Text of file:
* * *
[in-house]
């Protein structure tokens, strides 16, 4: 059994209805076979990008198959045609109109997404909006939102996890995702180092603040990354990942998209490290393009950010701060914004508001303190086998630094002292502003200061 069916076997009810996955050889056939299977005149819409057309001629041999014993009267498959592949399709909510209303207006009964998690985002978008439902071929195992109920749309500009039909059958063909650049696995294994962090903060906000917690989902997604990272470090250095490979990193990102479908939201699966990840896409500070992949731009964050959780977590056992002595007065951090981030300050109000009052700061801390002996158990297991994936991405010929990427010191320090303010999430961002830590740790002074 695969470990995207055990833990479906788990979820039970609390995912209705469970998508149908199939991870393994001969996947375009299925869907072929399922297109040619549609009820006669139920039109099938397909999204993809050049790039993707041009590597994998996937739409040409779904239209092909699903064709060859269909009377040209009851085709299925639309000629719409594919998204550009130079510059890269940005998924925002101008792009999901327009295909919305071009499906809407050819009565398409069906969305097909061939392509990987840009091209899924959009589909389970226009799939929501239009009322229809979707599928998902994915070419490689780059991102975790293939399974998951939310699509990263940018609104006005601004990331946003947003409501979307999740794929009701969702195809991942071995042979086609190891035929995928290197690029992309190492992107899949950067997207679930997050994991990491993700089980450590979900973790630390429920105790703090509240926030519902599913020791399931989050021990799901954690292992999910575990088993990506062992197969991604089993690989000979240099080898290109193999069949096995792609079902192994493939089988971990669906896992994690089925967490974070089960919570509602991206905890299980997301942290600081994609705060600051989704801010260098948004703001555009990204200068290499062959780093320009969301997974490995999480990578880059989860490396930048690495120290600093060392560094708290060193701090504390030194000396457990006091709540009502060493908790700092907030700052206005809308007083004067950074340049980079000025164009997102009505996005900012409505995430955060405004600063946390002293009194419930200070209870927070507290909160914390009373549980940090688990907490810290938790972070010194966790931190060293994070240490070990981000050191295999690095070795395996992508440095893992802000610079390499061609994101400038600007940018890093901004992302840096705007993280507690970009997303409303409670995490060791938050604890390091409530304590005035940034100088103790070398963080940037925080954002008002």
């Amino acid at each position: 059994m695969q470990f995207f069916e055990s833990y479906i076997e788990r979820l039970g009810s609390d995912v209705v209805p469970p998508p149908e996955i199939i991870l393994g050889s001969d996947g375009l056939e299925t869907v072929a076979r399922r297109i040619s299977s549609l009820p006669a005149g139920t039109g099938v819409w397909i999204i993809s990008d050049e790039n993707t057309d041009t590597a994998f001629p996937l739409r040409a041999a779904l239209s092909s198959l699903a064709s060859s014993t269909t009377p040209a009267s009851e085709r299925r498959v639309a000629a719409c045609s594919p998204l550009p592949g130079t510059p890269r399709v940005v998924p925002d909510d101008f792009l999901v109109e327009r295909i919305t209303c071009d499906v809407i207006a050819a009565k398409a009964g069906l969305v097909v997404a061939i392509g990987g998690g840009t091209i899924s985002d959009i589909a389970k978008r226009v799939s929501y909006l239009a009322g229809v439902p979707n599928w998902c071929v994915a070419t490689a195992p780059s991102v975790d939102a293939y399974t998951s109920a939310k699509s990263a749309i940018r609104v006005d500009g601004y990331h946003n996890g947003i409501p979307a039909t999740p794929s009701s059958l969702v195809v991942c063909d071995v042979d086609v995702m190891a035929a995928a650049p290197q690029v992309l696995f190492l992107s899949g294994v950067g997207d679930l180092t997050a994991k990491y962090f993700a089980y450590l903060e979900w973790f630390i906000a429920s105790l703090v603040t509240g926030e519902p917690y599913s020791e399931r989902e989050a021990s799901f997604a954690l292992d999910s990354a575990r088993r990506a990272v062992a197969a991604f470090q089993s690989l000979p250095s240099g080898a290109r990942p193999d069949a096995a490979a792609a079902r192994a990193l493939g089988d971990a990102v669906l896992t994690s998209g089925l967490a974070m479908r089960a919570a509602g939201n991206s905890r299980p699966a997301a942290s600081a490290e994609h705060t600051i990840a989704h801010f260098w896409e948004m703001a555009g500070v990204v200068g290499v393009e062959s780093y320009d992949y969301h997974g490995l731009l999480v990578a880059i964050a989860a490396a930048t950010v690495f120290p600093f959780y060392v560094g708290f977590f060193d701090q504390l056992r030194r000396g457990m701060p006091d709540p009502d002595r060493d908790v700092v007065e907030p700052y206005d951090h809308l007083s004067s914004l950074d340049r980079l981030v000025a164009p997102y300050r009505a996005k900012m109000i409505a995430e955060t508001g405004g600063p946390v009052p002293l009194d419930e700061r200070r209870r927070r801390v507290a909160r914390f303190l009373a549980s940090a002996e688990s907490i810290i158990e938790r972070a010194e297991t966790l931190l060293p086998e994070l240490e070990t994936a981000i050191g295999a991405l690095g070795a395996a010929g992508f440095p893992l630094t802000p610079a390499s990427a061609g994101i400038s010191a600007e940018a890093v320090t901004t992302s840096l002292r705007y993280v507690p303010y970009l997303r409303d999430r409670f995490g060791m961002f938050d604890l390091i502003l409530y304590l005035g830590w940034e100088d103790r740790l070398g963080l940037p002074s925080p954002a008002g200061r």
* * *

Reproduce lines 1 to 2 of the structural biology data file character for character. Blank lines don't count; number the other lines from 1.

[in-house]
């Protein structure tokens, strides 16, 4: 059994209805076979990008198959045609109109997404909006939102996890995702180092603040990354990942998209490290393009950010701060914004508001303190086998630094002292502003200061 069916076997009810996955050889056939299977005149819409057309001629041999014993009267498959592949399709909510209303207006009964998690985002978008439902071929195992109920749309500009039909059958063909650049696995294994962090903060906000917690989902997604990272470090250095490979990193990102479908939201699966990840896409500070992949731009964050959780977590056992002595007065951090981030300050109000009052700061801390002996158990297991994936991405010929990427010191320090303010999430961002830590740790002074 695969470990995207055990833990479906788990979820039970609390995912209705469970998508149908199939991870393994001969996947375009299925869907072929399922297109040619549609009820006669139920039109099938397909999204993809050049790039993707041009590597994998996937739409040409779904239209092909699903064709060859269909009377040209009851085709299925639309000629719409594919998204550009130079510059890269940005998924925002101008792009999901327009295909919305071009499906809407050819009565398409069906969305097909061939392509990987840009091209899924959009589909389970226009799939929501239009009322229809979707599928998902994915070419490689780059991102975790293939399974998951939310699509990263940018609104006005601004990331946003947003409501979307999740794929009701969702195809991942071995042979086609190891035929995928290197690029992309190492992107899949950067997207679930997050994991990491993700089980450590979900973790630390429920105790703090509240926030519902599913020791399931989050021990799901954690292992999910575990088993990506062992197969991604089993690989000979240099080898290109193999069949096995792609079902192994493939089988971990669906896992994690089925967490974070089960919570509602991206905890299980997301942290600081994609705060600051989704801010260098948004703001555009990204200068290499062959780093320009969301997974490995999480990578880059989860490396930048690495120290600093060392560094708290060193701090504390030194000396457990006091709540009502060493908790700092907030700052206005809308007083004067950074340049980079000025164009997102009505996005900012409505995430955060405004600063946390002293009194419930200070209870927070507290909160914390009373549980940090688990907490810290938790972070010194966790931190060293994070240490070990981000050191295999690095070795395996992508440095893992802000610079390499061609994101400038600007940018890093901004992302840096705007993280507690970009997303409303409670995490060791938050604890390091409530304590005035940034100088103790070398963080940037925080954002008002």